The Underlying Factors That May Cause IBS-D
If you are living with diarrhea-predominant IBS, it is important to know that there may be an underlying cause. This article will explore some of the underlying factors that can contribute to IBS-D.
Diet for IBS
When you eat a meal, it stimulates a set of reactions that facilitate the processing and absorption of food through the gut. These processes are complex and coordinated through neurons (or the nervous system), hormones, and the immune system via communication between the gut and the brain.1
The relationship between IBS and diet is not fully understood but can contribute to IBS-D in the following ways:1
- Alterations in the gut microbiome (which is the ecosystem of bacteria and other organisms that live in our gut).
- Inflammation which leads to intestinal permeability. This phenomenon is also called ‘leaky gut’ where bacteria and toxins leak through the small gaps of the intestinal wall.
- Food sensitivities can contribute to microbiome imbalances and can also disrupt the communication between the gut and the brain.
Increased transit time
The gastrointestinal tract is partially controlled by the enteric nervous system, which uses chemicals such as serotonin to alter motility. Motility is the contraction of muscles that mix and move contents along the intestine, influencing absorption, immune function, and even blood flow.1
Alterations in serotonin signaling have been reported in people with IBS-D, which results in changes such as increased transit time through the intestine and increased contractions.1
Visceral or organ hypersensitivity is another phenomenon that occurs in IBS-D patients.1 Visceral hypersensitivity is the term used to describe the sensation of pain from internal organs (known as viscera). And is a feature of IBS, however it should be noted that not all IBS patients experience it.
Visceral hypersensitivity can occur because of the sensitization of neurons and possibly also inflammation that occurs because of microbiome changes.1 Communication between the central nervous system and the enteric nervous system, which is the cross-talk that happens between the brain and the gut, may also be implicated in IBS-D.1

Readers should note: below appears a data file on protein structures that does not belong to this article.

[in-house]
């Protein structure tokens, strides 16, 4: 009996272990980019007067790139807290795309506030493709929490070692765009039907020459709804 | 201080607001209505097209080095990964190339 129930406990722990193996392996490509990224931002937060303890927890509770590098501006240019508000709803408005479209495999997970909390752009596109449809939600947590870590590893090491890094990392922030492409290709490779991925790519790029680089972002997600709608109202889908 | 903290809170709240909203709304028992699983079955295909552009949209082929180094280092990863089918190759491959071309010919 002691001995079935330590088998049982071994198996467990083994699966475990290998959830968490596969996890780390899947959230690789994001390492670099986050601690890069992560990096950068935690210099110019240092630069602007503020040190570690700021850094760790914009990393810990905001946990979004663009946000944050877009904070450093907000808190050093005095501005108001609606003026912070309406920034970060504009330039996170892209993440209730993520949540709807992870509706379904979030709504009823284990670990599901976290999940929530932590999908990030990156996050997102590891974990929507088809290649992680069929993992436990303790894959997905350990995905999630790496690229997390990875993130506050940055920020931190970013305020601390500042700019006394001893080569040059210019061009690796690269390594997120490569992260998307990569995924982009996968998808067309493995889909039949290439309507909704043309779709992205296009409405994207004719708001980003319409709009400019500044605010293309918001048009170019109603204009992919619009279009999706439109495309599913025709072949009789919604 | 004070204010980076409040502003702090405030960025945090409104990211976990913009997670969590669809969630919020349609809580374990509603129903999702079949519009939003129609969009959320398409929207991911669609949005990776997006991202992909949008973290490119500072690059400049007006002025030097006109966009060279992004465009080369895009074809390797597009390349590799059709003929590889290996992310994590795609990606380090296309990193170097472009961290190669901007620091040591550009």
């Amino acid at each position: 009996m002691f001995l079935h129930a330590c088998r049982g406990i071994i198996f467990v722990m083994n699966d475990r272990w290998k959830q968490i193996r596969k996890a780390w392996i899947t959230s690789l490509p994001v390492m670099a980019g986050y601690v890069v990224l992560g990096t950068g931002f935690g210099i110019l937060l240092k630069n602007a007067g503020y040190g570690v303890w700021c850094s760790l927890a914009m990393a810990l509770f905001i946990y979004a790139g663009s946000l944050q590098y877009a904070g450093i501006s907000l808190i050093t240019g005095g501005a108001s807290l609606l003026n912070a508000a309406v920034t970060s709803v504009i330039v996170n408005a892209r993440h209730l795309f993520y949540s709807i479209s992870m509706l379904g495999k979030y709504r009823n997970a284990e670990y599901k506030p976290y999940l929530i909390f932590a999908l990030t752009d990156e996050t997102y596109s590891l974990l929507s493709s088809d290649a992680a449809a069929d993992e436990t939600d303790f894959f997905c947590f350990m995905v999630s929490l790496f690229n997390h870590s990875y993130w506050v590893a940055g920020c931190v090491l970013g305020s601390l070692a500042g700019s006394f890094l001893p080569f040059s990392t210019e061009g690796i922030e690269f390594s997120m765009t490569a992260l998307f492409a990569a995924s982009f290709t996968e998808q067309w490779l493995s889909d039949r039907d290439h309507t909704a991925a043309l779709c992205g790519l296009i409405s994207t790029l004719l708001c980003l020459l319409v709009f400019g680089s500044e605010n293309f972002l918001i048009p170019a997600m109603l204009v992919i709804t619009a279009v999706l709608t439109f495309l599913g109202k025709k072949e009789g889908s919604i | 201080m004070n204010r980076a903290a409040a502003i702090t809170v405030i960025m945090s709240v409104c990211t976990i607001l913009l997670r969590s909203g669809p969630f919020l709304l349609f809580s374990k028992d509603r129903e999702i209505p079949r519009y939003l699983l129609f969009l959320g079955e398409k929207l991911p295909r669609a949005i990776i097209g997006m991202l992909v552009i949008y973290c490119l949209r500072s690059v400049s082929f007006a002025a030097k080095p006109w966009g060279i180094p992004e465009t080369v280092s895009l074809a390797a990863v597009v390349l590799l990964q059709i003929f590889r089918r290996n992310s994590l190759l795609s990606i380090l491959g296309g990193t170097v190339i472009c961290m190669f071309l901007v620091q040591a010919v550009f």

Gut bacteria (microbiome)
The microbiome is responsible for a range of functions in the gut. These functions range from the structure, metabolism, and immune health.1
Because of the array of functions the gut microbiome performs, when it’s disrupted or becomes imbalanced it causes problems in a number of areas such as; changes to the brain-gut cross-communication, immune health and contributes to symptoms of IBS-D.1
In fact, there is a good amount of evidence that supports the role of the gut microbiome in the development of IBS-D.1 Often people with IBS-D have altered microbiome composition and diversity compared to those without IBS-D.1
What else could it be?
It’s always best to see a doctor to rule out any serious underlying conditions such as inflammatory bowel disease, Clostridium difficile overgrowth, Celiac disease, or cancer.
If there is persistent diarrhea without any explanation, it could be bile acid malabsorption or small intestine bacterial overgrowth:
Bowel symptoms such as persistent diarrhea can occur when your intestines don’t absorb bile acids properly. Bile is a natural substance which your body makes in the liver. Bile is stored in the gallbladder and released when you eat. The acids in the bile help break down food so your body can absorb it. Diarrhea can happen if your bile acids aren’t being reabsorbed properly.
Small intestine bacterial overgrowth (SIBO) may also be the cause. SIBO occurs where there are too many bacteria in the small intestine which leads to malabsorption and diarrhea.
If you’re looking for answers, it’s best to work with a qualified health professional to find the root cause.
Yours in health,
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